Tautomerism in 7-hydroxyquinoline: A combined experimental and theoretical study in water

Najla Al-Lawatia, John Husband, Thomas Steinbrecher, Osama K. Abou-Zied

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35 Citations (Scopus)


Tautomerism in the ground and excited states of 7-hydroxyquinoline (7HQ) was studied in different solvents using steady-state and lifetime spectroscopic measurements, density functional theory (DFT) calculations, and molecular dynamics (MD) simulations. Equilibrium between the enol and the keto/zwitterion tautomers exists in 7HQ, which is solvent-dependent. Of the solvents used in this study, only in water does the absorbance spectrum of 7HQ show absorption from both the enol and zwitterion tautomers. In addition, in aqueous media, fluorescence is observed from the zwitterion tautomer only, which is attributed to self-quenching of the enol fluorescence by energy transfer to the ground-state zwitterion tautomer and energetically favorable excited-state proton transfer. Solvation of the hydrogen bonding sites of 7HQ was studied in binary mixtures of 1,4-dioxane and water, and three water molecules were estimated to connect the polar sites and induce intermolecular proton transfer. The results are confirmed by DFT calculations showing that three water molecules are the minimum number required to form a stable solvent wire. Mapping the water density around the polar sites using MD simulations shows well-defined hydrogen bonds around the amino and hydroxyl groups of the enol tautomer and slightly less well-defined hydrogen bonds for the zwitterion tautomer. The presence of three-member water wires connecting the polar centers in 7HQ is evident in the MD simulations. The results point to the unique spectral signatures of 7HQ in water, which make this molecule a potential probe to detect the presence of water in nanocavities of macromolecules.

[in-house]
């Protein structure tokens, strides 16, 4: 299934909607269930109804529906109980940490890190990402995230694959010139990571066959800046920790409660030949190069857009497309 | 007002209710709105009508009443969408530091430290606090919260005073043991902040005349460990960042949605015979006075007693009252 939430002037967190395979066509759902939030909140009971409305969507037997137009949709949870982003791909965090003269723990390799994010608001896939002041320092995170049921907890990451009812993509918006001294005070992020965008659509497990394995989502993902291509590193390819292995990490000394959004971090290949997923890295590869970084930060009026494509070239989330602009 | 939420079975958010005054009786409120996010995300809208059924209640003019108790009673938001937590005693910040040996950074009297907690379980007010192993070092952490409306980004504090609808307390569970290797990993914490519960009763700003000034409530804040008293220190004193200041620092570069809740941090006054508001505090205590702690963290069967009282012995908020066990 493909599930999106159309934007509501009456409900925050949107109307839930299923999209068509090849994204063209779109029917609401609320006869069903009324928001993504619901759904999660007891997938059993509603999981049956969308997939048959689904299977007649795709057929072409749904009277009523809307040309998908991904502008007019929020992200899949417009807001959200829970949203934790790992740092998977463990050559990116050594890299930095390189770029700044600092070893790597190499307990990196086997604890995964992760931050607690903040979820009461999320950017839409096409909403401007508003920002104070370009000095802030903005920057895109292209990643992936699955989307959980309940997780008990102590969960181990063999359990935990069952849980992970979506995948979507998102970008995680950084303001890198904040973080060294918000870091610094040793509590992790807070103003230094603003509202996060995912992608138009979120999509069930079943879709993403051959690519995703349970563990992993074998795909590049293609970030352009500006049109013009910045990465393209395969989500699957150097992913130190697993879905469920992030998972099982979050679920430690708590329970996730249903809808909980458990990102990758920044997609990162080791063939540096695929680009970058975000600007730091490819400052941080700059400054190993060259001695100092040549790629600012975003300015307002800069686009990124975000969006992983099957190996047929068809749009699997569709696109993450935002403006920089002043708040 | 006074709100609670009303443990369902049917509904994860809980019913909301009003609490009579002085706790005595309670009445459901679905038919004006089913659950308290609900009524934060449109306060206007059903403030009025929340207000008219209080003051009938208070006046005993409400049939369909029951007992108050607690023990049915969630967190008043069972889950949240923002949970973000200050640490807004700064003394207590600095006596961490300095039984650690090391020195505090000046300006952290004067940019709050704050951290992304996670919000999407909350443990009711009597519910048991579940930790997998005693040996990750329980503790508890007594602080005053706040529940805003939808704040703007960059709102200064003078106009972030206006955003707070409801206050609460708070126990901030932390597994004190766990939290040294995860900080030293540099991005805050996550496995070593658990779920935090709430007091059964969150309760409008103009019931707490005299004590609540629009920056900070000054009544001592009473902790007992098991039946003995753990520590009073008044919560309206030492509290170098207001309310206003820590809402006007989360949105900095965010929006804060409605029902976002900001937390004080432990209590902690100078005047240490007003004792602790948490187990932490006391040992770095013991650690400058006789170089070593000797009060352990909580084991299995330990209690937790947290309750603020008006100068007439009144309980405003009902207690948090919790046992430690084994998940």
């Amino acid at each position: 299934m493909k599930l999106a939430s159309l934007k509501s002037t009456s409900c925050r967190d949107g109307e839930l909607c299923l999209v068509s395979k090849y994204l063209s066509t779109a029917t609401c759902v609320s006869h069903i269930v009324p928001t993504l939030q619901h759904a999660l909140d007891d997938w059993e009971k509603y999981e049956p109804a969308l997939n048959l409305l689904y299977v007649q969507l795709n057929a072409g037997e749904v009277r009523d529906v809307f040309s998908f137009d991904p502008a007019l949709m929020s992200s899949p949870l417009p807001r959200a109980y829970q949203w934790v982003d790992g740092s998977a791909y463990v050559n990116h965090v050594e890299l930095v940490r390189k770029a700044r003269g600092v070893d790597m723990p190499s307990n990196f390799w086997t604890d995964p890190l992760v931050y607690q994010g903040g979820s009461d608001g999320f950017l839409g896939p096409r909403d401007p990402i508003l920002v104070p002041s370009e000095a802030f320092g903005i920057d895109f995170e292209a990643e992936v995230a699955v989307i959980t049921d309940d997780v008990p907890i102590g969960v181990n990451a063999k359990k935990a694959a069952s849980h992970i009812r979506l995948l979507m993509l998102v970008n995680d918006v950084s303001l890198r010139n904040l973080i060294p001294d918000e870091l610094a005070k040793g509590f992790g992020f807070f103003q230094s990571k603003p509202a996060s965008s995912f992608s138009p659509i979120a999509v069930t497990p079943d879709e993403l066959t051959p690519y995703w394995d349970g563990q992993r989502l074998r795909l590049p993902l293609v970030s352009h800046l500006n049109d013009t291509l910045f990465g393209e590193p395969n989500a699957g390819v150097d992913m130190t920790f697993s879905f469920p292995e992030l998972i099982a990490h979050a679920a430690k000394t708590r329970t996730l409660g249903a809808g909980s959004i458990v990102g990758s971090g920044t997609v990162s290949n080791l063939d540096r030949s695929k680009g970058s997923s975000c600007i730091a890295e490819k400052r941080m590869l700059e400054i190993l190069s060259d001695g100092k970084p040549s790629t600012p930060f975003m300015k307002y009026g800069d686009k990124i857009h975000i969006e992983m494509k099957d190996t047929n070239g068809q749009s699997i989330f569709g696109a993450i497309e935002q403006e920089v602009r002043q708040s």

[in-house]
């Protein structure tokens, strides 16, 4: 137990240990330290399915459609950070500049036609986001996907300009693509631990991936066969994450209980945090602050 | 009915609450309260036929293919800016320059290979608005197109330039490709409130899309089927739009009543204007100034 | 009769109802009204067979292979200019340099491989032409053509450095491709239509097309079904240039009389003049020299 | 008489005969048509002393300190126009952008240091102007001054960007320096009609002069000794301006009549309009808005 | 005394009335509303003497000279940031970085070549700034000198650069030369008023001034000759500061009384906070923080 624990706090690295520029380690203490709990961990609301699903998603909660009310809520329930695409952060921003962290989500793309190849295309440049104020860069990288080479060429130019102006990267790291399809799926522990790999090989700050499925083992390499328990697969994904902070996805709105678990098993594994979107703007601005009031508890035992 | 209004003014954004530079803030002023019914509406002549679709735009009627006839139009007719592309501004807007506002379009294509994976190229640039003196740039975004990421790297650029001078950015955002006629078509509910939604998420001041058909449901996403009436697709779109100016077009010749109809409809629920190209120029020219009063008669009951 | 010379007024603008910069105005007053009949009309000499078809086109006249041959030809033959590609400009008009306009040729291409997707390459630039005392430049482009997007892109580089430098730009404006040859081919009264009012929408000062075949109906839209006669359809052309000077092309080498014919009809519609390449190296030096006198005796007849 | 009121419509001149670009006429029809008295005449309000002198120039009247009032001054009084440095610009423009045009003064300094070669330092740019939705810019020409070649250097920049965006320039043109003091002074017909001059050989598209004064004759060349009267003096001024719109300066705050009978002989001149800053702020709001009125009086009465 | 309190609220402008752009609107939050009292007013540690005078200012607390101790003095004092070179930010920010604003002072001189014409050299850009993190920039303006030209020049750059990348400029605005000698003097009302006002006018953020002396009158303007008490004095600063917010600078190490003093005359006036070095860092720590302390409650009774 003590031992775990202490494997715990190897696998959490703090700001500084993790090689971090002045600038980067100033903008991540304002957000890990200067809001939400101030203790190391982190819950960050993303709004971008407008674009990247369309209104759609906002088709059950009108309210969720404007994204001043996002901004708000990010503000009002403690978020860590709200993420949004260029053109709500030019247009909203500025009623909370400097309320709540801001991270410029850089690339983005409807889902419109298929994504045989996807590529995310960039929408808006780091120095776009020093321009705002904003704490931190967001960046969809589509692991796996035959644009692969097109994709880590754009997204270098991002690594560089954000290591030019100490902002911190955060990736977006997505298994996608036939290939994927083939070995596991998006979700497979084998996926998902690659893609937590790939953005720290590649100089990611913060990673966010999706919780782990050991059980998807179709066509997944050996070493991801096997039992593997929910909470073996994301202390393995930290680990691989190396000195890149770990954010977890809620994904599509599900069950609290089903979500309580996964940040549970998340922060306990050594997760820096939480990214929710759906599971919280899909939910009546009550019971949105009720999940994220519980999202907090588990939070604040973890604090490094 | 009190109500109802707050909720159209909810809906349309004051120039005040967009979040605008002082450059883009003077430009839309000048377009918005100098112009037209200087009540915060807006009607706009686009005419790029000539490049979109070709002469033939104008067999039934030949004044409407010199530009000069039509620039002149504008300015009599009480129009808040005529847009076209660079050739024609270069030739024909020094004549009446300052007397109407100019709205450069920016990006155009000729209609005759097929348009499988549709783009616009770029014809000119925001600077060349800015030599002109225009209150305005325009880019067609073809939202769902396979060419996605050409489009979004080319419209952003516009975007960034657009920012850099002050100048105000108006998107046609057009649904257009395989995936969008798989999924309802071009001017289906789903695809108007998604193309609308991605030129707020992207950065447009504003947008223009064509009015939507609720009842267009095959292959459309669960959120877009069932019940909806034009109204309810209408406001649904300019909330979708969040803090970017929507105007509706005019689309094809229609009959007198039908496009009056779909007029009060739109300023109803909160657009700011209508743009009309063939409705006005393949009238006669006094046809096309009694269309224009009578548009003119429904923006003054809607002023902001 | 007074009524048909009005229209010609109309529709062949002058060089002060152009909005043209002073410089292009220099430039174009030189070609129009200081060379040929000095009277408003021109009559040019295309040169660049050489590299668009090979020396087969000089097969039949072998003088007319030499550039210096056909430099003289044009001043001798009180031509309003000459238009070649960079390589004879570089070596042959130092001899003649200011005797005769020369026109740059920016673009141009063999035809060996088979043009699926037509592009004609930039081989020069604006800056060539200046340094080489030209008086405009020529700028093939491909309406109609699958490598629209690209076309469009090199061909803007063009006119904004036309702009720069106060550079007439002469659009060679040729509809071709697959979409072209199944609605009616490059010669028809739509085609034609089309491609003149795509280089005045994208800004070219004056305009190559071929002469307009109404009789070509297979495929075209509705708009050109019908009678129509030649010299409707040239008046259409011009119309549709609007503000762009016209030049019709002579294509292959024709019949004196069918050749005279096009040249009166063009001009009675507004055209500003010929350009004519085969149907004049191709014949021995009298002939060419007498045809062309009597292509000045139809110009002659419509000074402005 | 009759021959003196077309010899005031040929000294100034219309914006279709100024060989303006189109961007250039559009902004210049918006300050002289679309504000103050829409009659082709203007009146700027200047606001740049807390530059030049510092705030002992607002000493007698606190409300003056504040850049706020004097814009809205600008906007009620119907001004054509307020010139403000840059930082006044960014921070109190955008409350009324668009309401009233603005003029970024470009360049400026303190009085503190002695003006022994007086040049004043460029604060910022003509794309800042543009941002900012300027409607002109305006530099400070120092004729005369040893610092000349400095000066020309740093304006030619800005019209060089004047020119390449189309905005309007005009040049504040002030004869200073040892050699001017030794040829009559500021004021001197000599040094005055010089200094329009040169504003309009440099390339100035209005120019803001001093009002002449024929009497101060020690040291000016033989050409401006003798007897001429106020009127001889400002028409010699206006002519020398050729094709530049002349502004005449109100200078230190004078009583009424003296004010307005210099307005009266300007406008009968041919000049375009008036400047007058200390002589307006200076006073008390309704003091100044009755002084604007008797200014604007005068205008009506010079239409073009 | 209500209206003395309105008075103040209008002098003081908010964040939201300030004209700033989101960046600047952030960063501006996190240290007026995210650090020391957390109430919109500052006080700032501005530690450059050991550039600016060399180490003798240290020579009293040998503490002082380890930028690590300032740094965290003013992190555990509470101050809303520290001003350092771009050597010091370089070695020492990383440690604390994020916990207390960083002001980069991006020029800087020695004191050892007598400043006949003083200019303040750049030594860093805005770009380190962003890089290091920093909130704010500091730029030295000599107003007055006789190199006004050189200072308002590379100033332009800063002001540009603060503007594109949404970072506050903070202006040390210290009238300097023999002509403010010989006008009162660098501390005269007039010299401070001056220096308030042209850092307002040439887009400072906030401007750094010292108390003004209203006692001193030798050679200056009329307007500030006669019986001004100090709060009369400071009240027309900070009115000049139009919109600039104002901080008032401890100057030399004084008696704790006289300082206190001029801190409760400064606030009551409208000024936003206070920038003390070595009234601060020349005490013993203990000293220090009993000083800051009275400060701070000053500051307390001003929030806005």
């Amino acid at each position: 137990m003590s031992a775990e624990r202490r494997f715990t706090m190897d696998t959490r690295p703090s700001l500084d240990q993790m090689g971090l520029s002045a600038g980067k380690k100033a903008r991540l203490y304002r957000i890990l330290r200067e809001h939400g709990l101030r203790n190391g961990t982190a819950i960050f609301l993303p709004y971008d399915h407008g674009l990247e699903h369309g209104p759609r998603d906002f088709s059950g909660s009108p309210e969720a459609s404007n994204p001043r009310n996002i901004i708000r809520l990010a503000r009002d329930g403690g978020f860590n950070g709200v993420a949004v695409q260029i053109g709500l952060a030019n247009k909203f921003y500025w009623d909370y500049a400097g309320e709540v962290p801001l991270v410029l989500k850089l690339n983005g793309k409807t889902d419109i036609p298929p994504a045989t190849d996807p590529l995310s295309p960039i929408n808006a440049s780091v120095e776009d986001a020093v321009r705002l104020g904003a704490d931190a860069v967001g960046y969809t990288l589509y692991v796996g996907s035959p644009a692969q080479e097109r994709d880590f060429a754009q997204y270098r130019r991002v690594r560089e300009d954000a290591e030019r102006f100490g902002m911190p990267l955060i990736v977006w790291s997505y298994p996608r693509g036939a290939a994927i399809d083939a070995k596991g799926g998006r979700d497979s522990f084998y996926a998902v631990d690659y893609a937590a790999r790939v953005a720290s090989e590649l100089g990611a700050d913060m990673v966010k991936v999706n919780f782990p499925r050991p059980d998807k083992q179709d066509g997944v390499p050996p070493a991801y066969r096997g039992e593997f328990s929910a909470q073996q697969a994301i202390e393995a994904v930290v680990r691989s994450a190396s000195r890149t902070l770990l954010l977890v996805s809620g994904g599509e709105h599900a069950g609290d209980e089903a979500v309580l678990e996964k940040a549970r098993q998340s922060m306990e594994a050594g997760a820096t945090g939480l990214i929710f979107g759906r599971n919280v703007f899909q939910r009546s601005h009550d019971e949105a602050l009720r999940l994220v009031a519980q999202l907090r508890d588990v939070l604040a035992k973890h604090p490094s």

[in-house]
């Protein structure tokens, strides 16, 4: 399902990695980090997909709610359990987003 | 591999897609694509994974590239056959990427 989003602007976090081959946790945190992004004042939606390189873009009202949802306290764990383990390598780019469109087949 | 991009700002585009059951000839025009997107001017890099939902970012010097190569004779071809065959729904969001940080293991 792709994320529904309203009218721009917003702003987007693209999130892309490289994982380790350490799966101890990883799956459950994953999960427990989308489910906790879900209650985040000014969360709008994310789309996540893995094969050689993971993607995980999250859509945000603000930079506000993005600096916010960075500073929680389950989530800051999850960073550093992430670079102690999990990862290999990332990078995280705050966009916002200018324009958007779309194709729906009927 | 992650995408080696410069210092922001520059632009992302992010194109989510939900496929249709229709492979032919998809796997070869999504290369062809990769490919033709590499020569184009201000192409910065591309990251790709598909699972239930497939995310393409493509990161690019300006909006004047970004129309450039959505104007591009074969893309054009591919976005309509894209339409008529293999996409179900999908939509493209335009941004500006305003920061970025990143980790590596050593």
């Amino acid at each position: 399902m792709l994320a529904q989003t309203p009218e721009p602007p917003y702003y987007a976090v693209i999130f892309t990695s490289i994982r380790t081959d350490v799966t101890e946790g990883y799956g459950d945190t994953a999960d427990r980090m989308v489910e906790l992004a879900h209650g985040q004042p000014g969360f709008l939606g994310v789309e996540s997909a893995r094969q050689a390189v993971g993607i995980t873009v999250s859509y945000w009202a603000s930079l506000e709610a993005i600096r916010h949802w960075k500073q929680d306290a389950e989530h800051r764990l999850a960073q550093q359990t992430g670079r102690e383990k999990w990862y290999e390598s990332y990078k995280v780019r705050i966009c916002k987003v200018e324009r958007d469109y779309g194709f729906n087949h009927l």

Original languageEnglish
Pages (from-to)4195-4201
Number of pages7
JournalJournal of Physical Chemistry A
Issue number17
Publication statusPublished - May 5 2011

ASJC Scopus subject areas

  • Physical and Theoretical Chemistry


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